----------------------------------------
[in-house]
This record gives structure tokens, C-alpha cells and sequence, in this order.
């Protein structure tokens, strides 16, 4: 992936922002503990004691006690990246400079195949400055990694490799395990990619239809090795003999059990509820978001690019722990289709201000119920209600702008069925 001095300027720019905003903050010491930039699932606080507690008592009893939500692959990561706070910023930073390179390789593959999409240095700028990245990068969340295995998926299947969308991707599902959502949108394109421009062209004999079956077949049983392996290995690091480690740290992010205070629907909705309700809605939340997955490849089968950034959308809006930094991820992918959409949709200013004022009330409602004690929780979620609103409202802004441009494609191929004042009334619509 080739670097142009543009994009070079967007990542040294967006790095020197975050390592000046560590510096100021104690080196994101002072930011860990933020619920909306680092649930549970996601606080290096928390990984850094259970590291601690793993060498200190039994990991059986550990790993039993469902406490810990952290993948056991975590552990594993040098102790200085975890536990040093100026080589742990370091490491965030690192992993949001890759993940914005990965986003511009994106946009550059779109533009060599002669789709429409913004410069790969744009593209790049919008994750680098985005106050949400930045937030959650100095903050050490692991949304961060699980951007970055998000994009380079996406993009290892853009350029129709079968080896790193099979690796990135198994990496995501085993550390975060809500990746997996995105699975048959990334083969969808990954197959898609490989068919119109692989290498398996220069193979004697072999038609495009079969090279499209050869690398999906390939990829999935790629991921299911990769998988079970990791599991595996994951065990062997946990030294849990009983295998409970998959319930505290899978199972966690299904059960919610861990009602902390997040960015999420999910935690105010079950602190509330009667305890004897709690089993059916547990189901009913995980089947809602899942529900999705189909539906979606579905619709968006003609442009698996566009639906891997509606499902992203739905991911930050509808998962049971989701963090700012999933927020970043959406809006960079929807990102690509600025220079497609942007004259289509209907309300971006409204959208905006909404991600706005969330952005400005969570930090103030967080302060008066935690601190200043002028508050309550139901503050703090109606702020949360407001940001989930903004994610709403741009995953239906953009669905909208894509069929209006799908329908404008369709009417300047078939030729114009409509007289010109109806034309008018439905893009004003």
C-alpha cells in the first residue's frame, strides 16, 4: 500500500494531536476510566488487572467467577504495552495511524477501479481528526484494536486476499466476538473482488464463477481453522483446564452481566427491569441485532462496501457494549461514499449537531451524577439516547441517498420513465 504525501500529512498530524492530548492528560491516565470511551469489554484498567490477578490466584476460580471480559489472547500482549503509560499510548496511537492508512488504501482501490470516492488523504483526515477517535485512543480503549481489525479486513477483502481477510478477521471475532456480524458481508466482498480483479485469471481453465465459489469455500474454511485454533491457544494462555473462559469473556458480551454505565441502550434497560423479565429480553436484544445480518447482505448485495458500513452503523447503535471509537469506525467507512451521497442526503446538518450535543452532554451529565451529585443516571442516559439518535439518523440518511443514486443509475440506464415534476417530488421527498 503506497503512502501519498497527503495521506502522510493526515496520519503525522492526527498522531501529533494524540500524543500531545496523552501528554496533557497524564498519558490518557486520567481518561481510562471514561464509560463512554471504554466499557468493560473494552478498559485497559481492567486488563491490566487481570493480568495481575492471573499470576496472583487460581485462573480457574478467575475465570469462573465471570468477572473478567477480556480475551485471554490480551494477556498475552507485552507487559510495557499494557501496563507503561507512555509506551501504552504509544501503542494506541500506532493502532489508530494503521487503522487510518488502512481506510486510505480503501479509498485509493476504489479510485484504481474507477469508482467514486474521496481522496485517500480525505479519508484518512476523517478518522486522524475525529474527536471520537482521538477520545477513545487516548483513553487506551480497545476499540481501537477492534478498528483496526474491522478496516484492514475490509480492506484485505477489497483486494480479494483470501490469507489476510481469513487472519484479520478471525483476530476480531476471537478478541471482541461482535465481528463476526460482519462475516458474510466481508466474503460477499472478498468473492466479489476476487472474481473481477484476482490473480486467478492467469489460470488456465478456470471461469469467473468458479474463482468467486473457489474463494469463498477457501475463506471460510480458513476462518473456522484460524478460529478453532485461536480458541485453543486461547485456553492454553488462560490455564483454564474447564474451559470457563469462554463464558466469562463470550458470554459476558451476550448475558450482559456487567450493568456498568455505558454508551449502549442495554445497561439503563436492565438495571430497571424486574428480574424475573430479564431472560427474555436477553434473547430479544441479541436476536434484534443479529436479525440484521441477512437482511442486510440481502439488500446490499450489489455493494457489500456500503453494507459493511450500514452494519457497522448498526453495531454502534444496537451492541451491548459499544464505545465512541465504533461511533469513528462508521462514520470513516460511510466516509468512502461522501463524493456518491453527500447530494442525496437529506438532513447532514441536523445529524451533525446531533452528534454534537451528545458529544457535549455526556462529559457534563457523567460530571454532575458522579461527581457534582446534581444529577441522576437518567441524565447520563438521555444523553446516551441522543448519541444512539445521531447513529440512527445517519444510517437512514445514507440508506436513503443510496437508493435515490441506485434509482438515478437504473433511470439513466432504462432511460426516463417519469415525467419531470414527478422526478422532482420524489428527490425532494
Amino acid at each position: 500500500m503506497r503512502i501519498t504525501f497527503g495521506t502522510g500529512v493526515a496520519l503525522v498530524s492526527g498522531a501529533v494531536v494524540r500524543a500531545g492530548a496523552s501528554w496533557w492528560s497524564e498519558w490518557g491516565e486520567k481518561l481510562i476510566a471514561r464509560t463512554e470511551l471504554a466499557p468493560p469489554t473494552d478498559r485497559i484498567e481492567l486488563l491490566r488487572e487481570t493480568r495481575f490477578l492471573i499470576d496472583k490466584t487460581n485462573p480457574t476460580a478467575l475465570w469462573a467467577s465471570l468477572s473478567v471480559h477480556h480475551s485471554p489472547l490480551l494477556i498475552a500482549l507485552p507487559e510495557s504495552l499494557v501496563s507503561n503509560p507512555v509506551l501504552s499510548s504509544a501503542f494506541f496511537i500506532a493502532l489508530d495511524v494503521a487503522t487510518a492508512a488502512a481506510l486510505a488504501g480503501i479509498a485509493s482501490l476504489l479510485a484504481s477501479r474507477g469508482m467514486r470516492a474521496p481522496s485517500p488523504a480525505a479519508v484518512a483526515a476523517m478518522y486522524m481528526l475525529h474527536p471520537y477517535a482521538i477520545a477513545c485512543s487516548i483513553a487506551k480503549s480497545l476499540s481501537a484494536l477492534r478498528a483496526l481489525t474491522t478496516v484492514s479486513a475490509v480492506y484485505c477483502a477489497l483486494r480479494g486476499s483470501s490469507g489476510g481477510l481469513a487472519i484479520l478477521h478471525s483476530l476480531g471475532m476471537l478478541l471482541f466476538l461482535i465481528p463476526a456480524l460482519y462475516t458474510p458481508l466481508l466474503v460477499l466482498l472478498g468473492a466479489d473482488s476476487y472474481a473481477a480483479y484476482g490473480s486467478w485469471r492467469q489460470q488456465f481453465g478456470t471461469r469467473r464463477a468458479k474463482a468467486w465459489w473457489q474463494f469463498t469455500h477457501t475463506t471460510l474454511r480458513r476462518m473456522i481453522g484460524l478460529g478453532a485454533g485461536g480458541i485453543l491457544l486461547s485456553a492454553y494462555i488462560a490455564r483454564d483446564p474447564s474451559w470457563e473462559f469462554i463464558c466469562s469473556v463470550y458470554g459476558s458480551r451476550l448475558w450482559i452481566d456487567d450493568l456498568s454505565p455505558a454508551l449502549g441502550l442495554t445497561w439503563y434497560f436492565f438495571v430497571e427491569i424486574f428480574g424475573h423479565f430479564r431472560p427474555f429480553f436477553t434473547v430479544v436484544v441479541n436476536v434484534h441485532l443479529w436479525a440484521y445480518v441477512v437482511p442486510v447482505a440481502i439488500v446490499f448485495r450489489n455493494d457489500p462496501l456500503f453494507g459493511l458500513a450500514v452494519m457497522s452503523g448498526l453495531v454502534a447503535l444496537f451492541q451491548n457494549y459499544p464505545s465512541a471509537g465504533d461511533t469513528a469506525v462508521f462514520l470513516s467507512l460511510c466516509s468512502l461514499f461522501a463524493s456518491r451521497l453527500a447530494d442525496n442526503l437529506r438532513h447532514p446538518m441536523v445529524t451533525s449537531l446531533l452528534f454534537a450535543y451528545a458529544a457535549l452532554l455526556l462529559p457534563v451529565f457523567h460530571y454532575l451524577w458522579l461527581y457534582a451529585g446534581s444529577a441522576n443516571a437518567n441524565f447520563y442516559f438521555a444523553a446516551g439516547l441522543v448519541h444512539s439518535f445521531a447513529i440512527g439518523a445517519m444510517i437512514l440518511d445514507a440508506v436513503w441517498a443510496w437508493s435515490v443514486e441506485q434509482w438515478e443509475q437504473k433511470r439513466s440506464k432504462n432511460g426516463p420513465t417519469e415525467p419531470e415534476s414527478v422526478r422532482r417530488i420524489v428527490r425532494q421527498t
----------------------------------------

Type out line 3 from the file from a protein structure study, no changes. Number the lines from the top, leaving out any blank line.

């Protein structure tokens, strides 16, 4: 992936922002503990004691006690990246400079195949400055990694490799395990990619239809090795003999059990509820978001690019722990289709201000119920209600702008069925 001095300027720019905003903050010491930039699932606080507690008592009893939500692959990561706070910023930073390179390789593959999409240095700028990245990068969340295995998926299947969308991707599902959502949108394109421009062209004999079956077949049983392996290995690091480690740290992010205070629907909705309700809605939340997955490849089968950034959308809006930094991820992918959409949709200013004022009330409602004690929780979620609103409202802004441009494609191929004042009334619509 080739670097142009543009994009070079967007990542040294967006790095020197975050390592000046560590510096100021104690080196994101002072930011860990933020619920909306680092649930549970996601606080290096928390990984850094259970590291601690793993060498200190039994990991059986550990790993039993469902406490810990952290993948056991975590552990594993040098102790200085975890536990040093100026080589742990370091490491965030690192992993949001890759993940914005990965986003511009994106946009550059779109533009060599002669789709429409913004410069790969744009593209790049919008994750680098985005106050949400930045937030959650100095903050050490692991949304961060699980951007970055998000994009380079996406993009290892853009350029129709079968080896790193099979690796990135198994990496995501085993550390975060809500990746997996995105699975048959990334083969969808990954197959898609490989068919119109692989290498398996220069193979004697072999038609495009079969090279499209050869690398999906390939990829999935790629991921299911990769998988079970990791599991595996994951065990062997946990030294849990009983295998409970998959319930505290899978199972966690299904059960919610861990009602902390997040960015999420999910935690105010079950602190509330009667305890004897709690089993059916547990189901009913995980089947809602899942529900999705189909539906979606579905619709968006003609442009698996566009639906891997509606499902992203739905991911930050509808998962049971989701963090700012999933927020970043959406809006960079929807990102690509600025220079497609942007004259289509209907309300971006409204959208905006909404991600706005969330952005400005969570930090103030967080302060008066935690601190200043002028508050309550139901503050703090109606702020949360407001940001989930903004994610709403741009995953239906953009669905909208894509069929209006799908329908404008369709009417300047078939030729114009409509007289010109109806034309008018439905893009004003």